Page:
27. Taiwan

Last Stop: Taiwan

Taiwan, you were so wonderful and without doubt the best part of our summer vacation.

I think my colour photos from this trip give a better feel for Taiwan. Black and white was perfect for capturing Shanghai but Taiwan was more vibrant. The temples in particular were so colourful and packed with detail. When you live in Korea or elsewhere in Asia, it’s very easy to become a bit ‘templed out.’ So, I wasn’t expecting to be blown away by anything. Taiwan however surprised me. Here in Korea, temples are more like sites. In Taiwan, I loved that they seemed to be part of the city. You could be in the middle of Taipei and just stumble onto one. Within minutes you could move from the craziness of the city to a moment of peace and quiet.




Postcards from Kaohsiung & Tainan

Third Stop: Kaohsiung & Tainan, Taiwan

Great food, great people, great places. Taiwan has an air of friendliness which was very noticeable after visiting Shanghai and HK. Whilst it flares up it’s heritage from China and Japan it seems proud of its influences. It doesn’t play victim or feel burdened by it. Instead bitterness is left at the door, and the people have taken it, making it their own. It just makes this country all the more endearing.

After seeing god knows how many temples, I’ve become harder to impress, but Taiwan had some of the most ornate buildings I’d seen. The night markets are also what stand out on this trip. With the buzz of a funfair and quick tasty eats, Taiwan takes the gold for summer vacation. We made three stops in Taiwan; Kaohsiung, Tainan and Taipei. This week I will be focusing on the first two cities.

Day 1: Kaohsiung
It was quite a relief to leave HK, if you want to read more on what we did, check out Postcards from Hong Kong. Kaohsiung was our first stop and is the second largest city in the country but it was really chilled out. The relaxed vibe was apparent as soon as we left the airport and its exactly what we needed after visiting Shanghai and HK.
1. The Lotus Pond
It was pouring down but we didn’t let that stop us from exploring. First we went to the lotus pond. Around the lake are a number of little temples. There’s a huge dragon and tiger you can walk into. Opposite that, was perhaps my favourite temple of the trip. My photos did not do it justice. The torrential rain at first seemed a pain but in the end, it really added to the atmosphere. We had the place to ourselves.

2. Ruifeng Night Market
Our first night market and the most well-known amongst locals in Kaohsiung. The first time you visit a night market its a little over bearing. Stalls after stalls of food you recognise, food you don’t, there’s an overwhelming amount of choice. Not to mention, lots of people. The prospect of ordering is kind of daunting but once you’ve tried a few things it becomes part of the fun. It is incredibly cheap to eat here so you can try a range of things. This night we tried fried lemon chicken, brown sugar bubble tea, oyster omlette (famous in TW) and a cream cheese bun. We also dabbed our hand at a few games but alas, we won no fluffy toy.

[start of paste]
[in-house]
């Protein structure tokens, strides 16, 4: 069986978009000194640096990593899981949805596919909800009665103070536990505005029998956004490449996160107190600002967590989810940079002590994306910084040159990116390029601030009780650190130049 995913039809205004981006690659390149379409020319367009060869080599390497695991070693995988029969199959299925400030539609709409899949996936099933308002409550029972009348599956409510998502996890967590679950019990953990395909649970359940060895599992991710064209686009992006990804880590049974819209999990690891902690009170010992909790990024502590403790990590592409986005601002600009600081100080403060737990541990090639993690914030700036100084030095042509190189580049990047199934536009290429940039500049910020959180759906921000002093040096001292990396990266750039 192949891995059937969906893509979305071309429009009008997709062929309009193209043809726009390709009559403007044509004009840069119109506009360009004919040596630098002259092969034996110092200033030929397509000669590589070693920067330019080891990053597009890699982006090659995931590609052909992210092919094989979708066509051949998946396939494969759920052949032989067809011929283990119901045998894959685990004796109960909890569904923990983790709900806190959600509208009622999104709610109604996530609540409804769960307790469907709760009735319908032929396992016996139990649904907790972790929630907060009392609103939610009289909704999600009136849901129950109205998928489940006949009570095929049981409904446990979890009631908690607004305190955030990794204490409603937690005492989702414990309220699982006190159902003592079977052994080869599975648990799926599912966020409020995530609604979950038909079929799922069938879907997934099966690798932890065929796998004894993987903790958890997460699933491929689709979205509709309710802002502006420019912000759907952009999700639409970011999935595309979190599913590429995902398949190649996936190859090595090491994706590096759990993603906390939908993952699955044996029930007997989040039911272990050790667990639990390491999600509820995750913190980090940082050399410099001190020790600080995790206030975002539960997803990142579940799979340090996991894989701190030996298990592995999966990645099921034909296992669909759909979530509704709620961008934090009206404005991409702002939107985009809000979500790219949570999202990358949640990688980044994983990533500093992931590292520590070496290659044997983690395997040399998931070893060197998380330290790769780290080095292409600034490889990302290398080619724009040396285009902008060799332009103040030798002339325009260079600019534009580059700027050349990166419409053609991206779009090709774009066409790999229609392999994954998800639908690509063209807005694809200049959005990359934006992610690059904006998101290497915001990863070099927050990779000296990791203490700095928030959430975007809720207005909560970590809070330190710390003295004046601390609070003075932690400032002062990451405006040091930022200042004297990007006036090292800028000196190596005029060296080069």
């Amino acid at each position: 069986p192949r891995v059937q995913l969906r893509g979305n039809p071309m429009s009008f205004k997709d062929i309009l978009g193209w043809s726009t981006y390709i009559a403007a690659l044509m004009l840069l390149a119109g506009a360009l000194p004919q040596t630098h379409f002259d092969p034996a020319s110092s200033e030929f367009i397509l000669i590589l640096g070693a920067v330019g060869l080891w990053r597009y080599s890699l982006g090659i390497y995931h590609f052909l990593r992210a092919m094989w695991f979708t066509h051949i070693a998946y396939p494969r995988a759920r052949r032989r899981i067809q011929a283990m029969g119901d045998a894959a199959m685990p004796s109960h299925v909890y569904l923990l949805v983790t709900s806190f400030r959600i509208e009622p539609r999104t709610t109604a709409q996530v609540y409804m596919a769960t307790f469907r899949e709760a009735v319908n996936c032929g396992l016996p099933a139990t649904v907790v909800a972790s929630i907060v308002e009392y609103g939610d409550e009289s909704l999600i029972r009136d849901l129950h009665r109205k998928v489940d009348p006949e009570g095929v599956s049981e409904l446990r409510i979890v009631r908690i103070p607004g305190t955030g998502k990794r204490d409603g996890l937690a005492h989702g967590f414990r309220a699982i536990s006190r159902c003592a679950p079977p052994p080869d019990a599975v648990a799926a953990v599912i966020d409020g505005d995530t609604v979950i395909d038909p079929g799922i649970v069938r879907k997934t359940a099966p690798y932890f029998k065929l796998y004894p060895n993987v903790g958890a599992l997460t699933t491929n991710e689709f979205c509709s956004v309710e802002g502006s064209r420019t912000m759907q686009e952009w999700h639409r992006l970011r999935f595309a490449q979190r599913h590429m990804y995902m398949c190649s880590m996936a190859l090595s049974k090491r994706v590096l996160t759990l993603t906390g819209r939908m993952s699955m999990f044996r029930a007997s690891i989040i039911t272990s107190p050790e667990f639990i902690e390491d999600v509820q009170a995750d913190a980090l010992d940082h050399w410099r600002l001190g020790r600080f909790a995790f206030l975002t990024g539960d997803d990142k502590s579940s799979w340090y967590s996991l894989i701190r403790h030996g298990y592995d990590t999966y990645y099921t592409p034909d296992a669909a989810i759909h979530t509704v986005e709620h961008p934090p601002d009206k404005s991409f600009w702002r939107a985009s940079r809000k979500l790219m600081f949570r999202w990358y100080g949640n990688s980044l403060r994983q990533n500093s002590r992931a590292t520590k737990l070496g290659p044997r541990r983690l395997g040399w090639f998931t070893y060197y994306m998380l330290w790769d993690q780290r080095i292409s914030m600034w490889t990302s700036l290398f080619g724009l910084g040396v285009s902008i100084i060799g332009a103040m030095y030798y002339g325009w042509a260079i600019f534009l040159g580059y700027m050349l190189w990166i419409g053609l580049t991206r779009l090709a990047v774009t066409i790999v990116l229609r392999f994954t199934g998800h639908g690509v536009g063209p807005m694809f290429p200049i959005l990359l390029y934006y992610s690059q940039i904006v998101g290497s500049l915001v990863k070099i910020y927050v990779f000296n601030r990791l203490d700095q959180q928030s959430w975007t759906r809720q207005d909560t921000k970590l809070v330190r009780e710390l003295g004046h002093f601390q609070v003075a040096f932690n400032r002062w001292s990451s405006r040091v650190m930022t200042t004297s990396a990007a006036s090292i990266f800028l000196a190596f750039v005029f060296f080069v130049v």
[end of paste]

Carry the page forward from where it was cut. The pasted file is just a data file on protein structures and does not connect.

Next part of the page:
Day 2
1. Fo Guang Shan
I’ve seen a lot of big Buddha’s, believe me. It seems every monastery claims to have ‘the biggest Buddha’ but here is a place you do not want to miss. This one is framed by eight pagodas. It’s an incredible entrance. Ultra modern but the history of how the place came to be where it is, is really interesting. Fo Guang Shan is dominated by female monks and houses one of three teeth from Buddha in the world. We thought it was cool because unbeknownst of that, we’d visited Temple of the Tooth in Kandy, Sri Lanka earlier this year. We need to head to India now so we can tick off all three teeth. The place feels like a Buddhist amusement park so I don’t know how it isn’t better known.

2. Luihe Night Market
Before heading to the night market, we felt like trying a Taiwanese restaurant. We noticed a lot of Japanese inspired food during our time here and that night we had the greatest sashimi. Then, it was time for more food at a smaller night market. Because we’d eaten our fair bit of fresh fish all I can really remember is trying the papaya milk, which is so well known here. It tasted cheesey to me. Our time in Kaohsiung was short but sweet.

Day 3: Tainan
We took a train over to Tainan. Whilst Kaohsiung has its status as the second largest city, it feels less dense. Tainan is more concentrated and because of that felt more like a city than KS did. We relaxed, nipped out for some Taiwan-Japanese fusion food then went to another night market.
1. Flower Night Market
The most well known night market in Tainan and perhaps my favourite of them all. This is set in a huge square. This place had a really great atmosphere with more option for clothes too.

 Day 4
1. National Museum of Taiwan Literature